Back in October, Russel posted.. After 54 years, I now know my personality type, thanks to Margaret Rome ..and I thought that was the review of my book. To my surprise and delight this review appeared today. My friend took the time to devour, digest and almost re-write Real Estate the Rome Way. What an honor to have this special man on ActiveRain and in our lives. Thank you, Russel, for caring and for sharing.
Via Russel Ray, San Diego Marketing & Business Consultant (Russel Ray)
Book Review: Real Estate the Right Rome Way, by ActiveRain's own Margaret Rome
Need a great book for the Realtor in your life? Are you the Realtor in your life that you need a great book for? How about a great Christmas present for that Realtor in your life?
Occasionally a book makes its way into my library that is a joy to read — it speaks to me, it is written well, I don't have to read 100 pages before getting something out of the book. Such is the case with Real Estate the Right Rome Way. I had just turned the cover when I found some words that spoke directly to me:
Okay. So maybe that doesn't count, but it should!
If I don't count the first five pages — Acknowledgments, Preface, and Contents — the eighth line of the book hit me with the title of this post:
"Don't let unimportant people or unimportant things become important."
If only I would have had that sentence in the first 38 years of my life, and without knowing it, I have had to practice that every couple of years with certain home inspectors who like to try to make themselves important to my life or my business. Not gonna let it happen.
Although this book has only 189 numbered pages, the main text is 174 pages, but they are 174 of the most informational pages I've read in many a year. There might be two or three pages that don't now have yellow highlighting on them.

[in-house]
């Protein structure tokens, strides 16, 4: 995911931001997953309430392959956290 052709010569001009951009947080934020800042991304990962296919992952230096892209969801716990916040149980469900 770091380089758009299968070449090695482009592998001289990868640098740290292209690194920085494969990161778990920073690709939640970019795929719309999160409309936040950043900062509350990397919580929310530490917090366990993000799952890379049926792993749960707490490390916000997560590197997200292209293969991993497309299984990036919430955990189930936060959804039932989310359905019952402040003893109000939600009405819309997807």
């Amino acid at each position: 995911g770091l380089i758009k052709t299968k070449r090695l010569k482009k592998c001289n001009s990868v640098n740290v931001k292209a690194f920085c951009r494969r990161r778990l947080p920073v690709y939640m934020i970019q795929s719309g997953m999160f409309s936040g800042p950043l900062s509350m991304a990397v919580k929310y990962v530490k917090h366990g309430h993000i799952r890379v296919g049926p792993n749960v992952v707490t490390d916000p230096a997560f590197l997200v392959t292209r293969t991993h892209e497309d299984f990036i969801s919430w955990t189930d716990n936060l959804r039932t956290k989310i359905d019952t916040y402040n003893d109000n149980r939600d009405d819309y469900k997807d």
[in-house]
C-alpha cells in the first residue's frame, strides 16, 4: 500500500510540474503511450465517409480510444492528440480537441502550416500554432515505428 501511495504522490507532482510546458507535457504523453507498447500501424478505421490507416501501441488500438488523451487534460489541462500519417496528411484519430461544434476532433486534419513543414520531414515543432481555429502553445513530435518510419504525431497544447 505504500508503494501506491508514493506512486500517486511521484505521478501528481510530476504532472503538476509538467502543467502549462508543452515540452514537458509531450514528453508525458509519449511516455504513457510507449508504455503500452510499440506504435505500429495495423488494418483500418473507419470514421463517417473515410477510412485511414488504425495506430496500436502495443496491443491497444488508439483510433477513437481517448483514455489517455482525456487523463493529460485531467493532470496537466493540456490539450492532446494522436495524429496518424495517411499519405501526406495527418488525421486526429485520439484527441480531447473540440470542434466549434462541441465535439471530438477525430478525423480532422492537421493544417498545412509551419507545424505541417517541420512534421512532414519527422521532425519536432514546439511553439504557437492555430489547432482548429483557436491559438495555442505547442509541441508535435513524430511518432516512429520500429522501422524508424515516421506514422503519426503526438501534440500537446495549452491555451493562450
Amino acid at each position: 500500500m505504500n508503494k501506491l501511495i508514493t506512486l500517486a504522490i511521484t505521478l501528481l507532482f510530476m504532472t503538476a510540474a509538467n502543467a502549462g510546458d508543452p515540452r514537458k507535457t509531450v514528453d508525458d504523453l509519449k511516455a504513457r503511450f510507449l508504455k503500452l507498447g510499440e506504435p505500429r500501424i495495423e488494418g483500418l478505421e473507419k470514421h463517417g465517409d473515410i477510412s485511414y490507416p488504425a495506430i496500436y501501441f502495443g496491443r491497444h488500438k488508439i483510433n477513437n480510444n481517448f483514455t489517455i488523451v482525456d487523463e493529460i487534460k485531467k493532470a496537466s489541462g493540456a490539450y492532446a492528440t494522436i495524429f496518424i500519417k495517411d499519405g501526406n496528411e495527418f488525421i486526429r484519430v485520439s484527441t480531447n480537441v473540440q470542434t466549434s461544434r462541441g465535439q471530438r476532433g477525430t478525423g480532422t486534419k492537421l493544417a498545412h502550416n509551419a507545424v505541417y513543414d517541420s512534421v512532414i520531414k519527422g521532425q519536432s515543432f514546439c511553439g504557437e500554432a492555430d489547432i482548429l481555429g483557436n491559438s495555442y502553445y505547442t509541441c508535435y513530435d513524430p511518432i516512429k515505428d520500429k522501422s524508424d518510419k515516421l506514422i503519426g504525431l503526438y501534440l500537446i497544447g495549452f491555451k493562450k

One thought that I really liked, and which too few people in any business believe, is that they don't need the business. As Margaret says,
"When you're ready to meet with the sellers, go in to the appointment knowing that you can afford not to get the listing. No matter how big the listing, no matter how important the sellers could be to your career, you do not need the listing. Be ready to walk away without hesitation. That attitude gives you incredible power, and it shows. It's not arrogance, it's just the calm confidence that people want to be associated with."
In many cases, the more you try to get business, the less business you get. It's kind of like when you were young and wanted to find a girlfriend/boyfriend or get married. The harder you looked, the worse the prospects. As soon as you quit, there s/he was.
Margaret brought up a very valid point if you're a smaller company, a newbie, trying to compete against the large, well-established company that often thrives on volume. Quite often a deal that falls through is of no consequence to that large company. It's just a cost of doing business. To you, the smaller company, the newbie, the loner, that deal falling through is, indeed, a consequence. That encourages you to look for non-traditional, unique ways to get the deal done.